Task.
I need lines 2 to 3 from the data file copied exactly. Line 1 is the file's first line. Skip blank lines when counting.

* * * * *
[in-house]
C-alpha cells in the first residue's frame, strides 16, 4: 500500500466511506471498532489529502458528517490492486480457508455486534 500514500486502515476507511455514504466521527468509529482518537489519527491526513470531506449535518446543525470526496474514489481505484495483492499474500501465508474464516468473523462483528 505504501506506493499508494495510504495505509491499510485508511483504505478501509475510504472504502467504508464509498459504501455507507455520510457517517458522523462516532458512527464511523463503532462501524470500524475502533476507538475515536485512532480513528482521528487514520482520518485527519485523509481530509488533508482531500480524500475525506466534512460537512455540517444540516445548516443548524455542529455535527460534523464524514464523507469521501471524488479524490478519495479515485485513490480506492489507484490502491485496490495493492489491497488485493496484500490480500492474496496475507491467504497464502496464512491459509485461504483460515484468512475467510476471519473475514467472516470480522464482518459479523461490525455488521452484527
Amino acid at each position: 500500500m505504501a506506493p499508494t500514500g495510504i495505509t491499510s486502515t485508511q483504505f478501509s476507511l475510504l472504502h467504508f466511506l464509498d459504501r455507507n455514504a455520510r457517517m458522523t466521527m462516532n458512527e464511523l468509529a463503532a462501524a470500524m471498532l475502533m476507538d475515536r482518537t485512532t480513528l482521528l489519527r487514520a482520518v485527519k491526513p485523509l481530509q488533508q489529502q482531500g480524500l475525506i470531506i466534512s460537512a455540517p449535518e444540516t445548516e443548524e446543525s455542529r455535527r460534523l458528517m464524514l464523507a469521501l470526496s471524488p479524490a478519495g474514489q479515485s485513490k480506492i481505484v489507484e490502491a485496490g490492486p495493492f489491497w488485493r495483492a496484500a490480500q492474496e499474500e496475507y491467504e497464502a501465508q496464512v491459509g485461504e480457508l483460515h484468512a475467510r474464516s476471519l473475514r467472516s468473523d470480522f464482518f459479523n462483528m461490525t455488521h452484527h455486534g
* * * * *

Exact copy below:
C-alpha cells in the first residue's frame, strides 16, 4: 500500500466511506471498532489529502458528517490492486480457508455486534 500514500486502515476507511455514504466521527468509529482518537489519527491526513470531506449535518446543525470526496474514489481505484495483492499474500501465508474464516468473523462483528 505504501506506493499508494495510504495505509491499510485508511483504505478501509475510504472504502467504508464509498459504501455507507455520510457517517458522523462516532458512527464511523463503532462501524470500524475502533476507538475515536485512532480513528482521528487514520482520518485527519485523509481530509488533508482531500480524500475525506466534512460537512455540517444540516445548516443548524455542529455535527460534523464524514464523507469521501471524488479524490478519495479515485485513490480506492489507484490502491485496490495493492489491497488485493496484500490480500492474496496475507491467504497464502496464512491459509485461504483460515484468512475467510476471519473475514467472516470480522464482518459479523461490525455488521452484527
Amino acid at each position: 500500500m505504501a506506493p499508494t500514500g495510504i495505509t491499510s486502515t485508511q483504505f478501509s476507511l475510504l472504502h467504508f466511506l464509498d459504501r455507507n455514504a455520510r457517517m458522523t466521527m462516532n458512527e464511523l468509529a463503532a462501524a470500524m471498532l475502533m476507538d475515536r482518537t485512532t480513528l482521528l489519527r487514520a482520518v485527519k491526513p485523509l481530509q488533508q489529502q482531500g480524500l475525506i470531506i466534512s460537512a455540517p449535518e444540516t445548516e443548524e446543525s455542529r455535527r460534523l458528517m464524514l464523507a469521501l470526496s471524488p479524490a478519495g474514489q479515485s485513490k480506492i481505484v489507484e490502491a485496490g490492486p495493492f489491497w488485493r495483492a496484500a490480500q492474496e499474500e496475507y491467504e497464502a501465508q496464512v491459509g485461504e480457508l483460515h484468512a475467510r474464516s476471519l473475514r467472516s468473523d470480522f464482518f459479523n462483528m461490525t455488521h452484527h455486534g